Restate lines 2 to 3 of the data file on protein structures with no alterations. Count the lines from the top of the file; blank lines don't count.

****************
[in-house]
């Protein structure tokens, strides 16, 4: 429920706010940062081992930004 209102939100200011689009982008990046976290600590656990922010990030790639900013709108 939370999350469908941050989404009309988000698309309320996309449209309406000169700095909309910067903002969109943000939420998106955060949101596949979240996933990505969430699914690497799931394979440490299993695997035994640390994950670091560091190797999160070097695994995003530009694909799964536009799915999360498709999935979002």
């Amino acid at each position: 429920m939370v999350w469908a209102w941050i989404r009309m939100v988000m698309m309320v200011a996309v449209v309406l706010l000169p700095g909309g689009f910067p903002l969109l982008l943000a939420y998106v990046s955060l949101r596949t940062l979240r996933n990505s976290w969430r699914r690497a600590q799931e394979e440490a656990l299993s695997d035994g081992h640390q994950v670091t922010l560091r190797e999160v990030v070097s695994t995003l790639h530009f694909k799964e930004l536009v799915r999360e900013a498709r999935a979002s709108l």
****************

């Protein structure tokens, strides 16, 4: 429920706010940062081992930004 209102939100200011689009982008990046976290600590656990922010990030790639900013709108 939370999350469908941050989404009309988000698309309320996309449209309406000169700095909309910067903002969109943000939420998106955060949101596949979240996933990505969430699914690497799931394979440490299993695997035994640390994950670091560091190797999160070097695994995003530009694909799964536009799915999360498709999935979002």
């Amino acid at each position: 429920m939370v999350w469908a209102w941050i989404r009309m939100v988000m698309m309320v200011a996309v449209v309406l706010l000169p700095g909309g689009f910067p903002l969109l982008l943000a939420y998106v990046s955060l949101r596949t940062l979240r996933n990505s976290w969430r699914r690497a600590q799931e394979e440490a656990l299993s695997d035994g081992h640390q994950v670091t922010l560091r190797e999160v990030v070097s695994t995003l790639h530009f694909k799964e930004l536009v799915r999360e900013a498709r999935a979002s709108l």